Catherine McEvoy playing the flute. She looks demure, but her music is powerful.
Catherine McEvoy playing the flute. She looks demure, but her music is powerful and strong. Not ladylike at all.

For the last few years, I haven’t been playing music much,  concentrating instead on painting, and so I had fallen out of the groove of playing. But a week of music brought it back: how much I love the music, love playing my flute. Don’t know how I’m going to balance music with painting, and still go to my day job.

If you haven’t heard of Catherine McEvoy, check out this video. She’s amazing.

Prud’hon method

Self-portrait in charcoal and white chalk
Self-portrait in charcoal and white chalk

In the third year at the atelier, Rob started teaching us different techniques which will eventually lead to color temperature theory. Leaping into technique was a little daunting, as I was still (am still!) struggling to get an accurate rendition of the figure on my paper. Rob has an exacting eye, and with his help, I’m slowly learning to see where I go wrong in the initial stages of a drawing. These days, when I’m working on a drawing, I don’t just accept the first marks that go on my paper; instead, I try to use a more critical approach.  And measure, measure, measure.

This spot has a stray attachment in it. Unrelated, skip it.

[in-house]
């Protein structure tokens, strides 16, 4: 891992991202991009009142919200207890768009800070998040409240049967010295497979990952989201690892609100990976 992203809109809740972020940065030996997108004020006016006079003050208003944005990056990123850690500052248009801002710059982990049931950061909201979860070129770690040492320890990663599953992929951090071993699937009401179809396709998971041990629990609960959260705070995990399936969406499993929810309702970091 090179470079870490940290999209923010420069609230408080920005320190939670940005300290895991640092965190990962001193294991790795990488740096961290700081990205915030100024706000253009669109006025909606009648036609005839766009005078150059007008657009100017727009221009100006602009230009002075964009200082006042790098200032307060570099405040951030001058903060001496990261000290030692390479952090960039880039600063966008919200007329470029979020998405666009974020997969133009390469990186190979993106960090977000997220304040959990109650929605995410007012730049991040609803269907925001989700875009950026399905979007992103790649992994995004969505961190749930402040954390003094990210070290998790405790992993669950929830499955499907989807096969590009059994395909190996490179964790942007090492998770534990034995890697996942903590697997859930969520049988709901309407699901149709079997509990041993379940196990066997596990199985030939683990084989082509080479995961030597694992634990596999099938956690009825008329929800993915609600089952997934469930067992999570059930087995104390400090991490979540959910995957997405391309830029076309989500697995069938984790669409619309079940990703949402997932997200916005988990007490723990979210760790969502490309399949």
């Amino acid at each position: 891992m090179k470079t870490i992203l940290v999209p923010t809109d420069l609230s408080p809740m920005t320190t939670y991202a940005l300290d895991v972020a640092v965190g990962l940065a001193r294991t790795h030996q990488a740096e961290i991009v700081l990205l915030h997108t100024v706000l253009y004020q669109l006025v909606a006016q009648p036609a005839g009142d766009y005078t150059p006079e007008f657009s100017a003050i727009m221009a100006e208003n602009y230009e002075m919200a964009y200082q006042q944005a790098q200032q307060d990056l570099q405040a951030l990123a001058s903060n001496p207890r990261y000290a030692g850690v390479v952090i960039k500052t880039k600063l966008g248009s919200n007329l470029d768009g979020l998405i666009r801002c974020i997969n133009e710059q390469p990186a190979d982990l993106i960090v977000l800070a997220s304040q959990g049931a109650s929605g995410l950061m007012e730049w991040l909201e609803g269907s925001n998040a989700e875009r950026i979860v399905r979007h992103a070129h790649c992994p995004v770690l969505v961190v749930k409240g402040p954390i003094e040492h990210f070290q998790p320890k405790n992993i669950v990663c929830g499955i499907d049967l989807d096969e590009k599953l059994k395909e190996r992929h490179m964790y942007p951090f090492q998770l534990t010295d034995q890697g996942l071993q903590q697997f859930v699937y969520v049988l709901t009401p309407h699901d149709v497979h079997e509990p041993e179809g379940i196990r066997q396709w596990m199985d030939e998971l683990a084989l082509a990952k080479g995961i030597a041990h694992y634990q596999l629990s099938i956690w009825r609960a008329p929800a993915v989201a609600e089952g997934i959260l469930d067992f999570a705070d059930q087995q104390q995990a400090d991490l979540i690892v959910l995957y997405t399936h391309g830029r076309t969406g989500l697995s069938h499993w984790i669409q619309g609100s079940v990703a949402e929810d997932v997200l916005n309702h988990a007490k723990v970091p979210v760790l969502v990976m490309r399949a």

After we started working on colored paper, Rob introduced the Prud’hon method. Prud’hon was a French Romantic painter who produced some amazing drawings using toned paper, charcoal, and white chalk. A brilliant Bay Area teacher, Rebecca Alzofon (who, unfortunately is no longer teaching) has a tutorial on the Prud’hon method. I rarely follow tutorials, but I did follow some of this, and found it helpful to build on what I’d learned in Rob’s class.)

There’s a lot of smudging going on with this method. Tone is put down by a series of hatch marks, which are then smudged and blended. Charcoal and chalk can be blended, or not. After you’ve built the volume and form, to accent areas, you use line—not contour line, which would go across the form, but rather, line that follows the direction of the form.

Gesture drawing

5 minute gesture drawing
5 minute gesture drawing

I like this gesture drawing because it’s a departure from my normal crabbed and tortured line work. I’ve been searching for a new vocabulary in drawing, something more free and graceful, something that could capture the whole pose in a few seconds. I began this drawing with a charcoal encrusted chamois. I held it loosely so that I could not possibly draw a thin line. I was looking for big, loose shapes. I think it helped.

I’ve been studying at the Atelier School of Classical Realism in Oakland, California for 2.5 years. When I first began, I loved to draw—I drew all the time—but I’d never had any kind of formal training, so my work always had something wrong with it, errors I couldn’t correct. Drawing a person took me so long and was such a disaster that I had difficulty finishing a drawing or a painting.

After the last few years studying with Rob Anderson (with guest appearances by David Hardy, owner of the Atelier), both exceptional artists, and wonderful teachers, I feel like I’m beginning to learn to speak the language of art. I’m by no means fluent, but I can peice together small sentences and make myself understood.